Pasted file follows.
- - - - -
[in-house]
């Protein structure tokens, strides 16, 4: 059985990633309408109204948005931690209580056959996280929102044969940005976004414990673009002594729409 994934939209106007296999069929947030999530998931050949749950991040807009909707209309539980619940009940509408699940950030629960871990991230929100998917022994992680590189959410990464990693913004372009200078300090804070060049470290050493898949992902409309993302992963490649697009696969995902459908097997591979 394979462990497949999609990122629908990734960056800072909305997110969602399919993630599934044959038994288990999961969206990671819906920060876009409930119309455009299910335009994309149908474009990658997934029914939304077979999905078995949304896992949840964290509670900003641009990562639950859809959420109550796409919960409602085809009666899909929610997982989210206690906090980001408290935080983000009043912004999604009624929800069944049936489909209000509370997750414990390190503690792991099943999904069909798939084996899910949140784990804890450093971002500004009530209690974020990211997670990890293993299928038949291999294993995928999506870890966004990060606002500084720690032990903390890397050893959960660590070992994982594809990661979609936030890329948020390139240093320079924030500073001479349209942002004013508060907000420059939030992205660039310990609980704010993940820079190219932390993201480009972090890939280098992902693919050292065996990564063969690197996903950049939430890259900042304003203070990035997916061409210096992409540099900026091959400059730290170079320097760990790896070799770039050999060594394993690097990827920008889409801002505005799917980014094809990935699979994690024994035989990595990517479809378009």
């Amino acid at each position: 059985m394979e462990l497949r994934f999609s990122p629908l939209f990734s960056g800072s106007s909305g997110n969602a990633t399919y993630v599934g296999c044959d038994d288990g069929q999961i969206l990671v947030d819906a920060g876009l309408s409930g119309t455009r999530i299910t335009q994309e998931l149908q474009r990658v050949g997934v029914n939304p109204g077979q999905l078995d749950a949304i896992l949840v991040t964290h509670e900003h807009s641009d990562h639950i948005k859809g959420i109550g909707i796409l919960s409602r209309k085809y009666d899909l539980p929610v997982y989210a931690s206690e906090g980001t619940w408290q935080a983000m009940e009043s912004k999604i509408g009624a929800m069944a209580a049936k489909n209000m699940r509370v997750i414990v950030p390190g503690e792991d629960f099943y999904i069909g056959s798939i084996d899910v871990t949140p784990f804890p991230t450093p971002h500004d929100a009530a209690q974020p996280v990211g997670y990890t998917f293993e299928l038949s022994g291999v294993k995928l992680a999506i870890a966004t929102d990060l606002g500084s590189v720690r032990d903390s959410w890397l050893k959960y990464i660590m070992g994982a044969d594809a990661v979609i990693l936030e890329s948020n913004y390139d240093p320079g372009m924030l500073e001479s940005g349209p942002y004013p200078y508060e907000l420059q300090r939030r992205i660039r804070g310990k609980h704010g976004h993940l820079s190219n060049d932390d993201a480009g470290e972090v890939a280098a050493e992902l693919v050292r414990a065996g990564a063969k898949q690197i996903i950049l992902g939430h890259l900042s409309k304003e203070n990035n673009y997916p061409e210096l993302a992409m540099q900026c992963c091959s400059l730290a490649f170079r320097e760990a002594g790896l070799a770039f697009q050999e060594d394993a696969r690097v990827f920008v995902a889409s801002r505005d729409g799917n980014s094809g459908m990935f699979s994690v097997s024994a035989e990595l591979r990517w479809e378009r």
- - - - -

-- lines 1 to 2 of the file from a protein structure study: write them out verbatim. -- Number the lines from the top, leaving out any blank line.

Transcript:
[in-house]
């Protein structure tokens, strides 16, 4: 059985990633309408109204948005931690209580056959996280929102044969940005976004414990673009002594729409 994934939209106007296999069929947030999530998931050949749950991040807009909707209309539980619940009940509408699940950030629960871990991230929100998917022994992680590189959410990464990693913004372009200078300090804070060049470290050493898949992902409309993302992963490649697009696969995902459908097997591979 394979462990497949999609990122629908990734960056800072909305997110969602399919993630599934044959038994288990999961969206990671819906920060876009409930119309455009299910335009994309149908474009990658997934029914939304077979999905078995949304896992949840964290509670900003641009990562639950859809959420109550796409919960409602085809009666899909929610997982989210206690906090980001408290935080983000009043912004999604009624929800069944049936489909209000509370997750414990390190503690792991099943999904069909798939084996899910949140784990804890450093971002500004009530209690974020990211997670990890293993299928038949291999294993995928999506870890966004990060606002500084720690032990903390890397050893959960660590070992994982594809990661979609936030890329948020390139240093320079924030500073001479349209942002004013508060907000420059939030992205660039310990609980704010993940820079190219932390993201480009972090890939280098992902693919050292065996990564063969690197996903950049939430890259900042304003203070990035997916061409210096992409540099900026091959400059730290170079320097760990790896070799770039050999060594394993690097990827920008889409801002505005799917980014094809990935699979994690024994035989990595990517479809378009």